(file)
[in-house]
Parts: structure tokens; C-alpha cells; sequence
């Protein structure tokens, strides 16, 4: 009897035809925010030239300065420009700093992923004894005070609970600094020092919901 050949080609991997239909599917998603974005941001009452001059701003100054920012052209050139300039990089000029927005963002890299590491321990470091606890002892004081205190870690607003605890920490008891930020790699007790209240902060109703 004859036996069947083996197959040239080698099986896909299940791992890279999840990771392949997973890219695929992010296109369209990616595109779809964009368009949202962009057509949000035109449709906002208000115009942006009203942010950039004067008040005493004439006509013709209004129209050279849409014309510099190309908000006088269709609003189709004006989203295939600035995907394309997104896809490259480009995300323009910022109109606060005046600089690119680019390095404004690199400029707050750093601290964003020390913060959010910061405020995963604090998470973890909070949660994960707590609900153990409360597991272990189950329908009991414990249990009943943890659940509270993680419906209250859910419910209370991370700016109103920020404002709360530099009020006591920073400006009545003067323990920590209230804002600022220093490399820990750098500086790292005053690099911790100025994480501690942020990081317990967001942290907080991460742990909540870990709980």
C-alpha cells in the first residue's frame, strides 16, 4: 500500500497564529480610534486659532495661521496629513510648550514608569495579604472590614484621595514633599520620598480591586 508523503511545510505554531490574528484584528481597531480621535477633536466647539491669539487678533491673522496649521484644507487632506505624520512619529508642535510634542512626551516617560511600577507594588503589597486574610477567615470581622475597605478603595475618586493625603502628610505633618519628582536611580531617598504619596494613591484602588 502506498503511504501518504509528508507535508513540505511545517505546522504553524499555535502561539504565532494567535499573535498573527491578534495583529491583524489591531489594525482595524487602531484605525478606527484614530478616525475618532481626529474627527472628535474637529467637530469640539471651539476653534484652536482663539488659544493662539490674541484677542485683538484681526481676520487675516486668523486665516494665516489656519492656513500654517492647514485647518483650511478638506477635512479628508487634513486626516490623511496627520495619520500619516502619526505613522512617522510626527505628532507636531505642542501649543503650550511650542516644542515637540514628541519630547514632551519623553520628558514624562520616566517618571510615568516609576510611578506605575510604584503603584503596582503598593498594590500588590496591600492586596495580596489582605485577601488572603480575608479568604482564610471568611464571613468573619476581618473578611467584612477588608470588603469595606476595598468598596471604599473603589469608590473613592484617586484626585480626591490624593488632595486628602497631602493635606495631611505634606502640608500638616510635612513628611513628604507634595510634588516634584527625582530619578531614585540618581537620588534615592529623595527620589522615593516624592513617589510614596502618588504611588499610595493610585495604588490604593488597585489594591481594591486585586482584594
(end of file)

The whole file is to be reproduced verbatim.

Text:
[in-house]
Parts: structure tokens; C-alpha cells; sequence
């Protein structure tokens, strides 16, 4: 009897035809925010030239300065420009700093992923004894005070609970600094020092919901 050949080609991997239909599917998603974005941001009452001059701003100054920012052209050139300039990089000029927005963002890299590491321990470091606890002892004081205190870690607003605890920490008891930020790699007790209240902060109703 004859036996069947083996197959040239080698099986896909299940791992890279999840990771392949997973890219695929992010296109369209990616595109779809964009368009949202962009057509949000035109449709906002208000115009942006009203942010950039004067008040005493004439006509013709209004129209050279849409014309510099190309908000006088269709609003189709004006989203295939600035995907394309997104896809490259480009995300323009910022109109606060005046600089690119680019390095404004690199400029707050750093601290964003020390913060959010910061405020995963604090998470973890909070949660994960707590609900153990409360597991272990189950329908009991414990249990009943943890659940509270993680419906209250859910419910209370991370700016109103920020404002709360530099009020006591920073400006009545003067323990920590209230804002600022220093490399820990750098500086790292005053690099911790100025994480501690942020990081317990967001942290907080991460742990909540870990709980």
C-alpha cells in the first residue's frame, strides 16, 4: 500500500497564529480610534486659532495661521496629513510648550514608569495579604472590614484621595514633599520620598480591586 508523503511545510505554531490574528484584528481597531480621535477633536466647539491669539487678533491673522496649521484644507487632506505624520512619529508642535510634542512626551516617560511600577507594588503589597486574610477567615470581622475597605478603595475618586493625603502628610505633618519628582536611580531617598504619596494613591484602588 502506498503511504501518504509528508507535508513540505511545517505546522504553524499555535502561539504565532494567535499573535498573527491578534495583529491583524489591531489594525482595524487602531484605525478606527484614530478616525475618532481626529474627527472628535474637529467637530469640539471651539476653534484652536482663539488659544493662539490674541484677542485683538484681526481676520487675516486668523486665516494665516489656519492656513500654517492647514485647518483650511478638506477635512479628508487634513486626516490623511496627520495619520500619516502619526505613522512617522510626527505628532507636531505642542501649543503650550511650542516644542515637540514628541519630547514632551519623553520628558514624562520616566517618571510615568516609576510611578506605575510604584503603584503596582503598593498594590500588590496591600492586596495580596489582605485577601488572603480575608479568604482564610471568611464571613468573619476581618473578611467584612477588608470588603469595606476595598468598596471604599473603589469608590473613592484617586484626585480626591490624593488632595486628602497631602493635606495631611505634606502640608500638616510635612513628611513628604507634595510634588516634584527625582530619578531614585540618581537620588534615592529623595527620589522615593516624592513617589510614596502618588504611588499610595493610585495604588490604593488597585489594591481594591486585586482584594